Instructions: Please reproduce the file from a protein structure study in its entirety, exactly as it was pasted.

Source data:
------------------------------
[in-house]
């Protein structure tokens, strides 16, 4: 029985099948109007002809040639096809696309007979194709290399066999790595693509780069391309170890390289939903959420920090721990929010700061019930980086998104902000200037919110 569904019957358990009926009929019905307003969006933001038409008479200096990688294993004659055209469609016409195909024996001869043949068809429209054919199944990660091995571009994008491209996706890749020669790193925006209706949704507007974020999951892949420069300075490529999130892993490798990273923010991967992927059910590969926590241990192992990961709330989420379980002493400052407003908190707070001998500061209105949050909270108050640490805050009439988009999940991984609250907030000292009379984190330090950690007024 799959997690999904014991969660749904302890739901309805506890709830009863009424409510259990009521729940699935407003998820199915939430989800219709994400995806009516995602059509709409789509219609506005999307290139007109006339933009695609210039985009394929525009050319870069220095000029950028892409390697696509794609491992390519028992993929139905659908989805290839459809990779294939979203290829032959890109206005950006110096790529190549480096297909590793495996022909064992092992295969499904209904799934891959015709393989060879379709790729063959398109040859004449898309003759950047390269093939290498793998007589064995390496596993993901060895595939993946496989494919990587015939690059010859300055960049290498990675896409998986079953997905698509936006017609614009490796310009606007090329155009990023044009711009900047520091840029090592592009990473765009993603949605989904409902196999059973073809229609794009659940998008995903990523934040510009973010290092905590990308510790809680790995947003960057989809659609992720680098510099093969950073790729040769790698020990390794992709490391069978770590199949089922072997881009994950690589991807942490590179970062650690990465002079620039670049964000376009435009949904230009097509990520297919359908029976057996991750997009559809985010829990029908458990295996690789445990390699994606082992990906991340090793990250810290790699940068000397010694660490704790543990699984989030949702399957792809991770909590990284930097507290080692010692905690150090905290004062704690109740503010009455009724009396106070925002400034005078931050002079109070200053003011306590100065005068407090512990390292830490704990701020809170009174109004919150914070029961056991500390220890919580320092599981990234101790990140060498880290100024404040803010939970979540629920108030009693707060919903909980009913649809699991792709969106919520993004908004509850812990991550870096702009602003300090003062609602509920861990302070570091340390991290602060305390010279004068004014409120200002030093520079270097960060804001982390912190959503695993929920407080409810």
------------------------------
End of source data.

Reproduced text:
[in-house]
């Protein structure tokens, strides 16, 4: 029985099948109007002809040639096809696309007979194709290399066999790595693509780069391309170890390289939903959420920090721990929010700061019930980086998104902000200037919110 569904019957358990009926009929019905307003969006933001038409008479200096990688294993004659055209469609016409195909024996001869043949068809429209054919199944990660091995571009994008491209996706890749020669790193925006209706949704507007974020999951892949420069300075490529999130892993490798990273923010991967992927059910590969926590241990192992990961709330989420379980002493400052407003908190707070001998500061209105949050909270108050640490805050009439988009999940991984609250907030000292009379984190330090950690007024 799959997690999904014991969660749904302890739901309805506890709830009863009424409510259990009521729940699935407003998820199915939430989800219709994400995806009516995602059509709409789509219609506005999307290139007109006339933009695609210039985009394929525009050319870069220095000029950028892409390697696509794609491992390519028992993929139905659908989805290839459809990779294939979203290829032959890109206005950006110096790529190549480096297909590793495996022909064992092992295969499904209904799934891959015709393989060879379709790729063959398109040859004449898309003759950047390269093939290498793998007589064995390496596993993901060895595939993946496989494919990587015939690059010859300055960049290498990675896409998986079953997905698509936006017609614009490796310009606007090329155009990023044009711009900047520091840029090592592009990473765009993603949605989904409902196999059973073809229609794009659940998008995903990523934040510009973010290092905590990308510790809680790995947003960057989809659609992720680098510099093969950073790729040769790698020990390794992709490391069978770590199949089922072997881009994950690589991807942490590179970062650690990465002079620039670049964000376009435009949904230009097509990520297919359908029976057996991750997009559809985010829990029908458990295996690789445990390699994606082992990906991340090793990250810290790699940068000397010694660490704790543990699984989030949702399957792809991770909590990284930097507290080692010692905690150090905290004062704690109740503010009455009724009396106070925002400034005078931050002079109070200053003011306590100065005068407090512990390292830490704990701020809170009174109004919150914070029961056991500390220890919580320092599981990234101790990140060498880290100024404040803010939970979540629920108030009693707060919903909980009913649809699991792709969106919520993004908004509850812990991550870096702009602003300090003062609602509920861990302070570091340390991290602060305390010279004068004014409120200002030093520079270097960060804001982390912190959503695993929920407080409810």